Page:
“Mrs. Solinger and I have been talking for at least four or five years about bringing this collection to the museum,” says the Richard J. Schwartz Director of the Johnson, Frank Robinson.
“I first saw the works in early ’92 … I had met the Solingers even before I had become the Director of the museum. He [David Solinger] has made over 200 gifts to the museum already.”
An example of Solinger’s generosity was recounted in an anecdote by Robinson regarding one of those 200 gifts to the museum.
“At one point we went together to a dealer in New York City and he wanted to pay for a work that was about $35,000 … he bargained it down to $30.000 but wanted to go a little lower. Finally, he said to the dealer, Virginia Zabriskie, ‘You know, Virginia, I’m buying this for the museum at Cornell, why don’t you make it $26,000?’ and she did. She was so taken aback that she dropped the price. He was a brilliant negotiator in that respect.”
As diverse and dichotomous as any collection one may ever encounter, the works currently on display at the Johnson represent a time period when “Modern Art” was coming into its own. After WWII, when New York City was fast becoming the epicenter of youth culture, literature, jazz and commerce, it followed that the city gained a reputation as an art and artist-friendly city. This is to say, Solinger lived in the city at an electric and evocative time when a de Kooning could be purchased for $150 (as Solinger, himself, did).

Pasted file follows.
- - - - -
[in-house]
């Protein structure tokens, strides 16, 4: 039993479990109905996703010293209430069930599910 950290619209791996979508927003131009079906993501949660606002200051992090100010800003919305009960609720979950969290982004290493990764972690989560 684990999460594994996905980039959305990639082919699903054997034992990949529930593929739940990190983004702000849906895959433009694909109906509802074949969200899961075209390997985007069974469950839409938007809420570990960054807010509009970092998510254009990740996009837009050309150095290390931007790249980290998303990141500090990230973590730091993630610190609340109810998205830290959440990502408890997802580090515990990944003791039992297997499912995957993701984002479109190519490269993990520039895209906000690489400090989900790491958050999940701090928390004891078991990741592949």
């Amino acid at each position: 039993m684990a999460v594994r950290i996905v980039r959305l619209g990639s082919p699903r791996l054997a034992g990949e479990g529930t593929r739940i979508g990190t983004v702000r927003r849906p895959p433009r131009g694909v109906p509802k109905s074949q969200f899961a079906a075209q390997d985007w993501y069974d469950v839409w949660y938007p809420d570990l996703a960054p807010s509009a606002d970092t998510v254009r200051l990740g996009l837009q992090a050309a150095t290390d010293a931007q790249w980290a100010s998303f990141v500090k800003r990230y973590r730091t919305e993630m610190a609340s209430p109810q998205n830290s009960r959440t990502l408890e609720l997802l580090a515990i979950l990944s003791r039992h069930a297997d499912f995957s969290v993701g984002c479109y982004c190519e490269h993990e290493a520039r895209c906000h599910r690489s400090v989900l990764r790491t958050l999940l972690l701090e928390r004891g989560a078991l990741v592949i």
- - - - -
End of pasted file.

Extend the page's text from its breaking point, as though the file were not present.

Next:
As one enters the main gallery, the viewer is greeted by Pablo Picasso’s Femme dans un fauteuil (Woman in an Armchair), from 1927. At approximately 58 inches by 39 inches, this is an impressive and imposing work by one of the world’s most widely recognized artists. Picasso once said, “Give me a museum, and I’ll fill it.” After being greeted by his dark and imposing woman, it’s easy to understand what he meant. This single work seems grand enough to fill the space.
Other works in the collection include the organic purism of Jean Arp, including his “Floral Nude” a piece which the Frank Robinson calls “The highest and best Arp there is.”
A mixed media piece entitled “Trade Winds” by Joseph Cornell is not only part of the exhibit, but will be staying at Cornell.
“Finally,” says Robinson, “We have a Cornell at Cornell.”
Similarly, Jean Dubuffet’s “Vue de Paris, La vie de plaisir” (View of Paris, the Life of Pleasure) will remain in the museum’s possession. Painted in 1944, at a time when Paris was smoldering in the wake of German invasion, the work is an interesting commentary by an artist who is just recently coming into popular favor.
American Willem de Kooning’s “Yellow River” is one of the highlights of the exhibition. With it’s striking, broad brush strokes and its seemingly sporadic mixture of yellows and blues make this one of the most enticing canvases in the collection.
Other highlights include two works by the “father of the mobile” Alexander Calder, and sculptures by Alberto Giacometti, including 1950’s “Bust of Diego.” Hans Hoffman, Wassily Kandinski, John Martin, Fernand L